In the prior I2 post, I wrote about the requirements the repositories subgroup has come up with for an institutional identifier standard (with the hope that our findings re: repositories could be generalized to other scenarios).

PhotonQ-Tim Berners Lee on Linked Data at TED
Image by PhOtOnQuAnTiQuE via Flickr

My strawman proposal of sorts is to explore how well linked data patterns fit this problem space. Linked data, briefly, is a way to expose and link data on the web in a more semantically meaningful way, and is often summarized using the four principles put forward by Tim Berners-Lee:

  1. Use URIs as names for things
  2. Use HTTP URIs so that people can look up those names.
  3. When someone looks up a URI, provide useful information.
  4. Include links to other URIs. so that they can discover more things.

That's the crux of it.  Linked data takes well-known patterns on the web (linking, dereferencing, etc.) and applies them to data, which in this case could be metadata for identifying institutions.

Let's examine each of the requirements and the applicability of linked data thereto.

  1. Should be agnostic to type of institution, e.g., libraries, museums, personal collections, historical societies: The web is already agnostic to type of institution.  HTTP URIs do not favor one type of institution over another.
  2. Should handle varying institutional granularity, e.g., institution-level, campus-level, division-level, unit-level: HTTP URIs are flexible in this regard.  Hierarchy, should one wish it to be surfaced in the identifier, may be encoded in either a DNS hostname or the path appended to the DNS name.  One can imagine a URI like "http://department.division.institution.tld/unit/subunit" or "http://institution.tld/campus/office/individual".

    Hierarchy needn't be surfaced in the identifier if one favors opacity, in which case "http://registry.tld/xnjsdasd" would suffice as an identifier, and may instead be entirely reflected in the (RDF) representation returned by dereferencing the URI.
  3. Should handle linking among institutions and subordinate units: Linked data handles linking via well-known HTTP mechanisms, referenced in the fourth principle of linked data.  Unlike the HTTP link, which has limited semantics, linked data links are semantically rich and extensible.
  4. Should express different sorts of relationships among these institutions and units: The "useful information" in the third principle of linked data is typically provided by an RDF representation, which is itself a list of assertions.  These assertions, or triples, consist of subjects, predicates, and objects.  The ability to express the relationships in this requirement is limited only by the availability of vocabularies that contain sets of predicates and classes for subjects and objects.  Think of the predicates as elements defined within a metadata standard, e.g., Dublin Core "creator", MODS "relatedItem", and so forth.  Vocabularies that contain these predicates and classes are growing and evolving daily, and should there not be a vocabulary that contains the relationship one wishes to express, it is fairly easy to create a custom vocabulary.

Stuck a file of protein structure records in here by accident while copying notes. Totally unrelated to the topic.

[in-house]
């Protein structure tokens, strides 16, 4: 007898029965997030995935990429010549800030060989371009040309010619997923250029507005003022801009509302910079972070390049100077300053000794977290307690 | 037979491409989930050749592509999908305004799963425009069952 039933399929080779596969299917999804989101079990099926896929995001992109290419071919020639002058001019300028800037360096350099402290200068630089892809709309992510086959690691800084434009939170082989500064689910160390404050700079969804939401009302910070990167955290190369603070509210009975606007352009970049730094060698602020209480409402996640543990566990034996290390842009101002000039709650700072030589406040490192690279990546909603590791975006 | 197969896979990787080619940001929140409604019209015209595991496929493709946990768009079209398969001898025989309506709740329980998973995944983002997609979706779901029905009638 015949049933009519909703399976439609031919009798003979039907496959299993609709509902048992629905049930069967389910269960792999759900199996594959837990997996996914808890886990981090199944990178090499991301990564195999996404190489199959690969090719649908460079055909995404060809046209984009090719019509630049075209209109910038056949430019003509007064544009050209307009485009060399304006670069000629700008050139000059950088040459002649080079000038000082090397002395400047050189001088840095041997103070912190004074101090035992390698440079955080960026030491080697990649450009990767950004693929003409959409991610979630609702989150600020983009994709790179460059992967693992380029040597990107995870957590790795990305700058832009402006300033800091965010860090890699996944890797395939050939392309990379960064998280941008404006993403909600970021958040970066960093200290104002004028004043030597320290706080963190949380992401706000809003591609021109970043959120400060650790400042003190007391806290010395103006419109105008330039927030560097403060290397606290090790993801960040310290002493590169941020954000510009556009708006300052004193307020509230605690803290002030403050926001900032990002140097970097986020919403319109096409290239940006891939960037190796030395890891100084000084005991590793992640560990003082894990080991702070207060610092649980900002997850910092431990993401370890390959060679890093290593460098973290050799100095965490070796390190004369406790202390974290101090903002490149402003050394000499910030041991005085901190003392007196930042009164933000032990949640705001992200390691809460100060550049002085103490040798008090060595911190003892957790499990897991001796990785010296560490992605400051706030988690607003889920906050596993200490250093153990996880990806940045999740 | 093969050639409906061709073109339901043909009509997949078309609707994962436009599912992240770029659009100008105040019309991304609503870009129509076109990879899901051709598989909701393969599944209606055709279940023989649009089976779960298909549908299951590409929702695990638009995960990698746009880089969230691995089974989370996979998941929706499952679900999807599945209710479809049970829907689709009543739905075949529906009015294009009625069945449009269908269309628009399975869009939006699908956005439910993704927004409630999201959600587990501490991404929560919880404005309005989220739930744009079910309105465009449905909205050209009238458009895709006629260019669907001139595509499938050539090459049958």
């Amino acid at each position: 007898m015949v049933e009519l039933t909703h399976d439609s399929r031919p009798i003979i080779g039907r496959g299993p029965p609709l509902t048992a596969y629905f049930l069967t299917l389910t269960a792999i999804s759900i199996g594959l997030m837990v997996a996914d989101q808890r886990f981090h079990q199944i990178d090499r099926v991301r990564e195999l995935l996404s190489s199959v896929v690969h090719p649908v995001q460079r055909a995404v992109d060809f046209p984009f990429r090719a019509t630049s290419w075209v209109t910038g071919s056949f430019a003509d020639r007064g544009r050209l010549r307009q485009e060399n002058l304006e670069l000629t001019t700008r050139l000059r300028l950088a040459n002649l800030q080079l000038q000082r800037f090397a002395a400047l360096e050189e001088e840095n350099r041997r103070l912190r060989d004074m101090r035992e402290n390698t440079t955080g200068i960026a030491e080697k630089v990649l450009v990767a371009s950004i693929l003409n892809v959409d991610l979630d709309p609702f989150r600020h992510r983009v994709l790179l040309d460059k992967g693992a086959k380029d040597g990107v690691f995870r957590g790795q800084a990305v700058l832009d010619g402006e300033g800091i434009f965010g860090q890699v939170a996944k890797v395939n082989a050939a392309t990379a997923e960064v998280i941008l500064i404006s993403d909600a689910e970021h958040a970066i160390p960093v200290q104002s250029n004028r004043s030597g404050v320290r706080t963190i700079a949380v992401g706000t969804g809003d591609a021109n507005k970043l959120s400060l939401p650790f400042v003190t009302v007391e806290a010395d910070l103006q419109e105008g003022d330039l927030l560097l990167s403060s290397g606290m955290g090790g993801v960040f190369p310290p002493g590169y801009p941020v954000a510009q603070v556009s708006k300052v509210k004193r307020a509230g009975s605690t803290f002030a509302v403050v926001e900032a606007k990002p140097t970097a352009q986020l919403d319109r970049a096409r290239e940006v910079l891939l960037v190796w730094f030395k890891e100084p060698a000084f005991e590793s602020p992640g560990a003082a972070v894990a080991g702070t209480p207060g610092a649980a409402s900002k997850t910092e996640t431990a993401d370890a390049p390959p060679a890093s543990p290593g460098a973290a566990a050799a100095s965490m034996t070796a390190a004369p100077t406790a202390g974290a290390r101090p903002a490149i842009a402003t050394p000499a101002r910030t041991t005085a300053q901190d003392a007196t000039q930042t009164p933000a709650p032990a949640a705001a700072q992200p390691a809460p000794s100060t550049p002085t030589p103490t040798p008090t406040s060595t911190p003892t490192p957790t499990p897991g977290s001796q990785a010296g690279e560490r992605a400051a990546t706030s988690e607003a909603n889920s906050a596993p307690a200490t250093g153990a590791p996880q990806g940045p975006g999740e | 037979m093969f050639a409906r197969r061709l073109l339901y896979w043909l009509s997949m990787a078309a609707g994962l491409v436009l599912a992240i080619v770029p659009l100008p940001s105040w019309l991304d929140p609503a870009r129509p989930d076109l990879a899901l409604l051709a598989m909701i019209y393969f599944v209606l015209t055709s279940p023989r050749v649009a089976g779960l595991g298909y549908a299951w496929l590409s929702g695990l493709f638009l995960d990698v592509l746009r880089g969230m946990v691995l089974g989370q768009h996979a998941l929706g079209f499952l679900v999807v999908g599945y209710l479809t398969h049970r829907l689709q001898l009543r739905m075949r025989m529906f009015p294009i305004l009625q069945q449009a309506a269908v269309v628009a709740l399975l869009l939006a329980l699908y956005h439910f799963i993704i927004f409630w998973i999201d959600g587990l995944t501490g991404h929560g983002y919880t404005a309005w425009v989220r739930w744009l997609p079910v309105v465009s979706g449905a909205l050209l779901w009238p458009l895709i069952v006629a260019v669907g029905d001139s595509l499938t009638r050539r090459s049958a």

The ability to mix and match vocabularies provides an expressiveness that is often not found in document-based metadata formats and the flexibility to express radically different relationships on a per-industry or per-institution basis.  This latter point is important as the I2 group has identified both core metadata elements for identifying institutions of different types and additional elements for specific types of institutions.  Why re-invent a new metadata format or schema when all one needs to express may already be contained in others?
  5. Should relate to existing relevant identifiers and registries: Same as requirement#4.  Linked data is all about expressing relationships between things, e.g., institutions, identifiers, registries, etc.
  6. Should be globally unique: HTTP URIs are guaranteed to be globally unique by virtue of the distributed DNS system and hierarchical naming within each HTTP service.
  7. Should be actionable: HTTP URIs provide dereferenceability/actionability via the well-known HTTP protocol.
  8. Should enable retrieval of metadata sufficient to identify the institution, which may vary widely by institution: HTTP URIs are actionable per requirement #7 and the metadata returned is flexible per requirement #4.
  9. Should accommodate changes as institutions come and go and re-organize and be able to relate defunct institutions to new ones: Linked data patterns provide for redirecting from defunct representations (institutional identifiers) to new ones via HTTP redirects.  One may also add assertions to institutional metadata such as owl:sameAs, for instance, which says that the institution identified by the given URI is the same as another institution identified by another URI.

This seems like a compelling path to follow for the I2 standard.

The I2 repositories subgroup will be sending out its survey on identifier use cases in the coming week.  It will be interesting to see if the requirements we have thus far identified still obtain in light of the data we collect from the survey.  If so, I would like to explore the idea of linked data for institutional identifiers a bit more.